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Joined: Wed Sep 19, 2012 9:27 pm

Advice On Vintage Boeing 16mm Film Degrading, More

Wed Sep 19, 2012 9:38 pm

I found this discussion board while looking for information about a 16mm film I own a copy of entitled STORY OF THE STRATOCRUISER. This is quite a precious film made right after WWII, about how Boeing took the B-29 design and adapted it into the Strat. Anyway user of this board named KNK posted about a print of this same film which he owns; unfortunately I can't seem to be able to contact this individual as the thread has expired. If anyone out there has a way to contact that person, it would be great to speak to him. The version of the film I have is a special timing print, which looks absolutely beautiful and is in full color, but unfortunately it has no soundtrack. So I would love to use the track from his print to make a full version of the film to put on the internet.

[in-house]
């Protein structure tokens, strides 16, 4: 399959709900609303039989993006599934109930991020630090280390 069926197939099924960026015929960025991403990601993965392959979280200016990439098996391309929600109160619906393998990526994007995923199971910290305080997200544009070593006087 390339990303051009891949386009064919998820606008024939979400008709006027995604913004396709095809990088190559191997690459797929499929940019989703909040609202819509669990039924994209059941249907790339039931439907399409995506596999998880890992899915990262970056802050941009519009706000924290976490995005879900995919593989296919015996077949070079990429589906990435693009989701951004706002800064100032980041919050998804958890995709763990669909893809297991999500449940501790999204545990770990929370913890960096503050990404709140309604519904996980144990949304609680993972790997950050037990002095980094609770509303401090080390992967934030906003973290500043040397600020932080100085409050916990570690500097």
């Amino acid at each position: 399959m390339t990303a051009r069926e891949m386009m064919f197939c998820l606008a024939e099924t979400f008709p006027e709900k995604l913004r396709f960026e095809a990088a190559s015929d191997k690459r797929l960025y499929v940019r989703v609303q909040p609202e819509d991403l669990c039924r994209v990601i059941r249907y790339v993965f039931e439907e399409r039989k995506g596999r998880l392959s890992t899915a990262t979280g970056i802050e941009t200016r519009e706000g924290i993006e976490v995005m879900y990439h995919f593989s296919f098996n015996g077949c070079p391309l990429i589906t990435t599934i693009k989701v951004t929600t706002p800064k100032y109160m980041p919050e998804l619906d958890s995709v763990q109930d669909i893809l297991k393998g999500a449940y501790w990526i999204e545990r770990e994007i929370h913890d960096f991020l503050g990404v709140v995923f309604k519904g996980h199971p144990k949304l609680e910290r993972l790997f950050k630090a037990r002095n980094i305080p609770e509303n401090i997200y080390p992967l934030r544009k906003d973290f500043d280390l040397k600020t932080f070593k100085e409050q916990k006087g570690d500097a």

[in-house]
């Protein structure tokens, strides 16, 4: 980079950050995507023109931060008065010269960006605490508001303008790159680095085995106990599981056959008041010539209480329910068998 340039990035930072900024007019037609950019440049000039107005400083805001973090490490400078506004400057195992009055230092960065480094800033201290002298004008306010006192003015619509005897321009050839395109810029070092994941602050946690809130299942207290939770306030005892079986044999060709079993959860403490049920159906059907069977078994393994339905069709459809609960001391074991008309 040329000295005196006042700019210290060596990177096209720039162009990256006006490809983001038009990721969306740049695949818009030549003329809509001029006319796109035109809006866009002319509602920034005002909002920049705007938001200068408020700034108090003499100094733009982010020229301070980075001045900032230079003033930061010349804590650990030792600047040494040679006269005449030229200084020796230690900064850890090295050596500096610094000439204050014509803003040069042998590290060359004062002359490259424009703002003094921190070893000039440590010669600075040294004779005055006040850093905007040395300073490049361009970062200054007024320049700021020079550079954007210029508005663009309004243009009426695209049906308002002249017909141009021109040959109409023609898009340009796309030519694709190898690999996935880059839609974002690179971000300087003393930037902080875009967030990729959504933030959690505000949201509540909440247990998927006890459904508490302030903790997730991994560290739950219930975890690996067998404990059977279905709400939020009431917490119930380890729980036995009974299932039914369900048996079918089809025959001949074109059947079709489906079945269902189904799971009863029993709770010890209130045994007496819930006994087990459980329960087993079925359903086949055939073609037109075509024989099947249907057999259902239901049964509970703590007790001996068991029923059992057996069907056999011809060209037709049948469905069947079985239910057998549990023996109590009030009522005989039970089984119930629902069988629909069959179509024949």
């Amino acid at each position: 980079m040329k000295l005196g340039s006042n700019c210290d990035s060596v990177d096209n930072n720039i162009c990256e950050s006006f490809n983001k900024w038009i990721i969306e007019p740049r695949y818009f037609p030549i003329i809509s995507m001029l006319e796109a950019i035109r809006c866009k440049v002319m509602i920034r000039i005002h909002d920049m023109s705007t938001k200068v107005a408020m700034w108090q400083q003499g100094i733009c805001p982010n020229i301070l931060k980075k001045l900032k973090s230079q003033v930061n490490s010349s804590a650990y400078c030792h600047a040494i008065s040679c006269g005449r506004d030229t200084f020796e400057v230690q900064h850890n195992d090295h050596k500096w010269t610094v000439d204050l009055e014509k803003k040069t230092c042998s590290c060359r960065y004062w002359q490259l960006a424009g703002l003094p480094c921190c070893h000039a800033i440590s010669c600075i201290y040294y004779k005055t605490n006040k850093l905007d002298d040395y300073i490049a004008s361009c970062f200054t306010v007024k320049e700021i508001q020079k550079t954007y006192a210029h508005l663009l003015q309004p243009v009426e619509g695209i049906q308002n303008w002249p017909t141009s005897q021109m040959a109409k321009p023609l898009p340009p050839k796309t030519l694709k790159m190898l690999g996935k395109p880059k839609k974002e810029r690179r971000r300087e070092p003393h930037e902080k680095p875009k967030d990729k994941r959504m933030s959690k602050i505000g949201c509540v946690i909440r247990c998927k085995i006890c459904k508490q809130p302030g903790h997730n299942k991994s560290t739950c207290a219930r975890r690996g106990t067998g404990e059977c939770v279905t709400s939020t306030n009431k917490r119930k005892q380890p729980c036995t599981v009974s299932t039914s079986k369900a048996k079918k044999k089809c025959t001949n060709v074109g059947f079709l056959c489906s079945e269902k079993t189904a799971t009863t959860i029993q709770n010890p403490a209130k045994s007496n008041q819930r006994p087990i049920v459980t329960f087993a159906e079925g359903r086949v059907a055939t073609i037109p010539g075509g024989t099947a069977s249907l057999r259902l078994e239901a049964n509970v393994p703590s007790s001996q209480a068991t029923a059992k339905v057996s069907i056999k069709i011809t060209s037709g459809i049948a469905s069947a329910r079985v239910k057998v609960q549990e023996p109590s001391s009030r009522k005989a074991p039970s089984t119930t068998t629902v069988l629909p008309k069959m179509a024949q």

The film that he owns by the way is suffering from what is known as "vinegar syndrome", where the film is rapidly turning acidic. Over time the film will shrink so much, and begin to crystallize, that it becomes unplayable. Many films are susceptible to this problem and so it is important, if you own 8mm or 16mm films, to take proper care of them. Store them in areas without high heat or humidity, and open the cans at least once a year to let built-up gases dissipate. You can also use Kodak molecular sieves to absorb some of the acid emitting from the film, and that can stabilize a print.

I'm an aviation film collector -- there are a few of us out there -- and I enjoy collecting both industrial films (like this one from Boeing) as well as home movies with aviation content.

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